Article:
Traffic impact analysis and communications simulations made it possible for stakeholders and the general public to visually assess how to create optimal solutions. Four-dimensional models incorporated not only design parameters but also cost and schedule updates. The final parkway design includes two short tunnels, a wide landscaped median, and traffic calming transitions.
Thanks to $50 million from the American Recovery and Reinvestment Act of 2009 (ARRA), the construction for the Presidio Parkway began more than a year ahead of schedule, in November 2009, and most of the project is expected to be completed in 2013.
Making Existing Buildings More Sustainable
A number of sustainable renovation and retrofit projects were showcased at Autodesk University.
Sustainable design pioneer Amory Lovins, CEO and president of the Rocky Mountain Institute, asserted that the strongest tool people have for achieving sustainability is improved design. One project his organization participated in was the extensive 2009 retrofit of the Empire State Building to reduce energy use by up to 38 percent, through measures such as installing more energy-efficient lights and office equipment, and upgrading the existing insulated-glass windows to include suspended coated film and gas fill. Energy-cost savings of about $4.4 million per year are projected.
Both the Center for Integrated Facility Engineering (CIFE) at Stanford University and the Beck Group, a design-build firm, are involved with projects for the U.S. General Services Administration (GSA), which is like a "federal landlord," managing over 345 million square feet (32 million square meters) of office space. Renovating its existing buildings has become a focus of the GSA's; it received a $5.5 billion appropriation from the American Recovery and Reinvestment Act of 2009, and is now working toward aggressive sustainability goals set under the Obama administration.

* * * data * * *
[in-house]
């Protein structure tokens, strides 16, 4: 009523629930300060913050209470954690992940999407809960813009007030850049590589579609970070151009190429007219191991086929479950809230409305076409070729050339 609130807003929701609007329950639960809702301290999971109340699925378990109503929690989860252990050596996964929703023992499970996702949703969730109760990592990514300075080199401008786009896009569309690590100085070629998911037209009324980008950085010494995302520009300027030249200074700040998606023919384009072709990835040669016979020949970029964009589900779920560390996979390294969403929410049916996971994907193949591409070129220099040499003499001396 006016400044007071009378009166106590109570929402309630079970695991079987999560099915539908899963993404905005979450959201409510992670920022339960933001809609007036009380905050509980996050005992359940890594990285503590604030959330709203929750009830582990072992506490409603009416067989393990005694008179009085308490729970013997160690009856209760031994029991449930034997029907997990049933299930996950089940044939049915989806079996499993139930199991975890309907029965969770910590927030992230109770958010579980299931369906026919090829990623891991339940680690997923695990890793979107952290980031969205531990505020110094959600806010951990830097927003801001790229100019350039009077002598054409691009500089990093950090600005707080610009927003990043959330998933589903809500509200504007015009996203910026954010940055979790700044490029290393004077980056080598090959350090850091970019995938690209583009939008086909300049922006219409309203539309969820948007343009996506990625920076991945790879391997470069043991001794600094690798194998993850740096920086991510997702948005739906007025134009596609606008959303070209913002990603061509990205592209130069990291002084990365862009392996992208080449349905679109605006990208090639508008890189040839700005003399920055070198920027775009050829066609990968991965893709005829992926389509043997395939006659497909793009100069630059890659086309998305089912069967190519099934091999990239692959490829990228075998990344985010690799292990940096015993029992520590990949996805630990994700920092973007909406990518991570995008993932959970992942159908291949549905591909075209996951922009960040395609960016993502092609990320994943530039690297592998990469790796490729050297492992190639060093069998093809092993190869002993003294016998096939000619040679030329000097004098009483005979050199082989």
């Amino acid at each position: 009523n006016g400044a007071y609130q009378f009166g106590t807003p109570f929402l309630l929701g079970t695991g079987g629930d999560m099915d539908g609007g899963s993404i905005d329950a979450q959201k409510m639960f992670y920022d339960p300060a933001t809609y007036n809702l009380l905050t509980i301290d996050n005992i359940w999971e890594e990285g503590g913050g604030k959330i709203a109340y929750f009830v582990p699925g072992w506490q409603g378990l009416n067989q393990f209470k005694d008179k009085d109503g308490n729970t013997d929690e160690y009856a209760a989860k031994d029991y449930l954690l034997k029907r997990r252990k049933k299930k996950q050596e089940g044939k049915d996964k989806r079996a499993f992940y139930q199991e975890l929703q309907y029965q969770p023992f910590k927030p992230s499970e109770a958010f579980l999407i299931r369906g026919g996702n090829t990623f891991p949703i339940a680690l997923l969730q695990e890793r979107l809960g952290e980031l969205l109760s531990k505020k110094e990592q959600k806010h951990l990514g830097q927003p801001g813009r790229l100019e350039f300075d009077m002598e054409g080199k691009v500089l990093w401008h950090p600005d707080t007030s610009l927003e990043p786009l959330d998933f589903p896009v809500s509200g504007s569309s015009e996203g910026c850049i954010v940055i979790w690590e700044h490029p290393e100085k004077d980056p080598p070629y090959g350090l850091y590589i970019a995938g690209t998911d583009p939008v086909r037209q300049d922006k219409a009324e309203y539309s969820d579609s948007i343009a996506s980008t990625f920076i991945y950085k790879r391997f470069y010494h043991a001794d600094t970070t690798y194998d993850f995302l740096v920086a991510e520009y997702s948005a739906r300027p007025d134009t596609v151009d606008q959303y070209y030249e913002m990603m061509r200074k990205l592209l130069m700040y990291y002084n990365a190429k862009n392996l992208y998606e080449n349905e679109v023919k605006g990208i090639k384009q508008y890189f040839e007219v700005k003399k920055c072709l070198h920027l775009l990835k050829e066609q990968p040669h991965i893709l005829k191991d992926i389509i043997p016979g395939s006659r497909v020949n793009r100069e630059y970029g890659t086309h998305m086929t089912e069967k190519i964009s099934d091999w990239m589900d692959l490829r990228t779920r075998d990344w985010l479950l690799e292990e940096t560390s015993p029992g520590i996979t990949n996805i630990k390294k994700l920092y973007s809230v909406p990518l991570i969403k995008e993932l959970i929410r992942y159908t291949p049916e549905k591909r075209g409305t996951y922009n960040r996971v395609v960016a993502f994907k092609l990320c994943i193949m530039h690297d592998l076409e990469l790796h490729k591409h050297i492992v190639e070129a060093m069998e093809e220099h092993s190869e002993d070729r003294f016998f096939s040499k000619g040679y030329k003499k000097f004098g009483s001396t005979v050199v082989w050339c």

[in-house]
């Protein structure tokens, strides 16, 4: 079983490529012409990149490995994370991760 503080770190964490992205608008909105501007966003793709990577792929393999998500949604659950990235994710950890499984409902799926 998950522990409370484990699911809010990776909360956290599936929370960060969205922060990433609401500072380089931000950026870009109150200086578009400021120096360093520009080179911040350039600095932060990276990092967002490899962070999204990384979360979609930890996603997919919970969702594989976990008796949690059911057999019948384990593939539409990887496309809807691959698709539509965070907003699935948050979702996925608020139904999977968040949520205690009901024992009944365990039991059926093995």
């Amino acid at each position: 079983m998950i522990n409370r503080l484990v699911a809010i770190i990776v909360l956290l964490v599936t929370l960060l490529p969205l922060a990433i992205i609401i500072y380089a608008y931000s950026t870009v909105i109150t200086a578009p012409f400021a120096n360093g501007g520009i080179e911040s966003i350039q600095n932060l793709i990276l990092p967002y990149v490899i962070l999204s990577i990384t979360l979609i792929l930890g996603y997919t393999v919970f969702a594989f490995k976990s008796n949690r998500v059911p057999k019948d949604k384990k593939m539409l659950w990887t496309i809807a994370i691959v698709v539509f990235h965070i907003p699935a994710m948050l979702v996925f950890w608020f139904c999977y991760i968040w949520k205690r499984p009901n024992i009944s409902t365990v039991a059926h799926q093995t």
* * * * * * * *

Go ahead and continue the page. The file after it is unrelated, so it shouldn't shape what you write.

Calvin Kam, CIFE's director of industry programs, talked about an Autodesk research project at the National Building Museum. The building, which was build in 1887, is naturally ventilated. They did a performance energy analysis in which they were able to rapidly document existing conditions using laser scans to create 3D models. The 3D model created from these laser scans was used to build a Revit model, which in turn was used with energy analysis tools to run performance simulations, which informed the recommendations to the GSA for improving the building's energy performance.
"A BIM agenda and sustainable design agenda for government are all integrated," says Kam.
Brad Phillips, managing director at the Beck Group, spoke about the Tuttle Courthouse Annex in Atlanta, Georgia. The project involves renovation of four historic buildings, design of a two-story addition, and LEED Silver certification. The Beck Group generally aggregates data from Ecotect and Green Building Studio, photos, and a 3D DWG wire-frame model. They then build a physical Revit model, then put it into simulation for obtaining energy analysis. For the Tuttle Courthouse project, BIM was mandated, and Revit was used as well as Navisworks for review. Constructware was used for project management and collaboration.
Building Products and the Seven Tech Trends of Design
Brian Matthews, vice president of Autodesk Labs, gave a presentation on the "Seven Tech Trends of Design" and the ways in which they are being addressed by products in development at Autodesk Labs.